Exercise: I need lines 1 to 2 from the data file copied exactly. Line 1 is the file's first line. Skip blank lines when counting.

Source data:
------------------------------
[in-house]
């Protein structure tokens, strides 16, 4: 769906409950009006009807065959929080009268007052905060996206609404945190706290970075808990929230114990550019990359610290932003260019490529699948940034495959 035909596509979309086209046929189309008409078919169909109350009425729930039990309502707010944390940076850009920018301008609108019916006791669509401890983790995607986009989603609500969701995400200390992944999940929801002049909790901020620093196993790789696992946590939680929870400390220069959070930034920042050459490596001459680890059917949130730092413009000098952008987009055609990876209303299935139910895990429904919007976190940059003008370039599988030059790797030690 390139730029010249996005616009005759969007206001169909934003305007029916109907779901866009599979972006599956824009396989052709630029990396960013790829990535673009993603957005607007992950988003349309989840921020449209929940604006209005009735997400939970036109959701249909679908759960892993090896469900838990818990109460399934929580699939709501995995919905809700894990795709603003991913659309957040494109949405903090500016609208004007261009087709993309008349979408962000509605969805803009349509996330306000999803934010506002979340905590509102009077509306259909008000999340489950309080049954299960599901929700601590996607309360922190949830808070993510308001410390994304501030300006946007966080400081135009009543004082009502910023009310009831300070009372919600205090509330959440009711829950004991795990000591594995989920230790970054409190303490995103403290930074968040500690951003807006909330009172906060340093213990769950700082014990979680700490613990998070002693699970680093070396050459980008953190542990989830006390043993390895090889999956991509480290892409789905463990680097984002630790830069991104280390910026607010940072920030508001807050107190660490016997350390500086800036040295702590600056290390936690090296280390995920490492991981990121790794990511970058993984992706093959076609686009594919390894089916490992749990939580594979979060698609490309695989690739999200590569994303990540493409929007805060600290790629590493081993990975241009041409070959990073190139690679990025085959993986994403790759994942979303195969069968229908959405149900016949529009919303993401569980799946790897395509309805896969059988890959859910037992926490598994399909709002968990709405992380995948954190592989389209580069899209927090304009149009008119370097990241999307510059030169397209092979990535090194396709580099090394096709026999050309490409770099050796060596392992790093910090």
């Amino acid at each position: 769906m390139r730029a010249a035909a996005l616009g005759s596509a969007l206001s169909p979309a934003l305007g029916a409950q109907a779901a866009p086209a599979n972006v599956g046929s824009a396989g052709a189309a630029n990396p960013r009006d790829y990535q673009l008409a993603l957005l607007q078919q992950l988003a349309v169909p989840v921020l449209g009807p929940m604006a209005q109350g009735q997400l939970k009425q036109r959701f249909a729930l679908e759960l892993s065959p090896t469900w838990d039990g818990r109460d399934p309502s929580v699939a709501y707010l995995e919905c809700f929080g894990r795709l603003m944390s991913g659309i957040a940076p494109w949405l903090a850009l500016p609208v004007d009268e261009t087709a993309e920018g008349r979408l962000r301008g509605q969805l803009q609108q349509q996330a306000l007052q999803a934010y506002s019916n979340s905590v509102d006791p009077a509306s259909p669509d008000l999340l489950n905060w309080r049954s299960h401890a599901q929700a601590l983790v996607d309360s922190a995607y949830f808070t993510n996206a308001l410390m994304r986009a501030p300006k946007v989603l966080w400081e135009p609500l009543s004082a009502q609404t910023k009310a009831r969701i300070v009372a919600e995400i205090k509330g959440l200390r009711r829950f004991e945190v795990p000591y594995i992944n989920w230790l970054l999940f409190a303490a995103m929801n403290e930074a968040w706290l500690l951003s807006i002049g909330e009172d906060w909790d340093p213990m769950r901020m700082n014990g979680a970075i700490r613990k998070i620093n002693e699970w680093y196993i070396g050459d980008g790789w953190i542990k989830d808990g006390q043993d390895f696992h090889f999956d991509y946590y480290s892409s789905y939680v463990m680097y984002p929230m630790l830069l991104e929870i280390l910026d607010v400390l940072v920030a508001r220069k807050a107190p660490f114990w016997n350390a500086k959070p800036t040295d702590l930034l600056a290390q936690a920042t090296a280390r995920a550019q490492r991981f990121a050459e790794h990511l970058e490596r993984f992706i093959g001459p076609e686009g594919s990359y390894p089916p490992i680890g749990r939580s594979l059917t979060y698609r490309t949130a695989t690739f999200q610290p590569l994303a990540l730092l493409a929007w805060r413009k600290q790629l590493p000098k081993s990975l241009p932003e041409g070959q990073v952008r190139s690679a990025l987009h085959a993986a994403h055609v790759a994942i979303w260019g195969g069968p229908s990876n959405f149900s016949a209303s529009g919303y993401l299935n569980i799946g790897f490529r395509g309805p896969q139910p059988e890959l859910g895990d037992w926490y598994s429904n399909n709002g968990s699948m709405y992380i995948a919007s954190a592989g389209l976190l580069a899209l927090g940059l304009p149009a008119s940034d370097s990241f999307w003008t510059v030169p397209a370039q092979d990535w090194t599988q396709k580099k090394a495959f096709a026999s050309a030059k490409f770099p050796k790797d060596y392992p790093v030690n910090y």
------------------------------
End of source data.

[in-house]
């Protein structure tokens, strides 16, 4: 769906409950009006009807065959929080009268007052905060996206609404945190706290970075808990929230114990550019990359610290932003260019490529699948940034495959 035909596509979309086209046929189309008409078919169909109350009425729930039990309502707010944390940076850009920018301008609108019916006791669509401890983790995607986009989603609500969701995400200390992944999940929801002049909790901020620093196993790789696992946590939680929870400390220069959070930034920042050459490596001459680890059917949130730092413009000098952008987009055609990876209303299935139910895990429904919007976190940059003008370039599988030059790797030690 390139730029010249996005616009005759969007206001169909934003305007029916109907779901866009599979972006599956824009396989052709630029990396960013790829990535673009993603957005607007992950988003349309989840921020449209929940604006209005009735997400939970036109959701249909679908759960892993090896469900838990818990109460399934929580699939709501995995919905809700894990795709603003991913659309957040494109949405903090500016609208004007261009087709993309008349979408962000509605969805803009349509996330306000999803934010506002979340905590509102009077509306259909008000999340489950309080049954299960599901929700601590996607309360922190949830808070993510308001410390994304501030300006946007966080400081135009009543004082009502910023009310009831300070009372919600205090509330959440009711829950004991795990000591594995989920230790970054409190303490995103403290930074968040500690951003807006909330009172906060340093213990769950700082014990979680700490613990998070002693699970680093070396050459980008953190542990989830006390043993390895090889999956991509480290892409789905463990680097984002630790830069991104280390910026607010940072920030508001807050107190660490016997350390500086800036040295702590600056290390936690090296280390995920490492991981990121790794990511970058993984992706093959076609686009594919390894089916490992749990939580594979979060698609490309695989690739999200590569994303990540493409929007805060600290790629590493081993990975241009041409070959990073190139690679990025085959993986994403790759994942979303195969069968229908959405149900016949529009919303993401569980799946790897395509309805896969059988890959859910037992926490598994399909709002968990709405992380995948954190592989389209580069899209927090304009149009008119370097990241999307510059030169397209092979990535090194396709580099090394096709026999050309490409770099050796060596392992790093910090």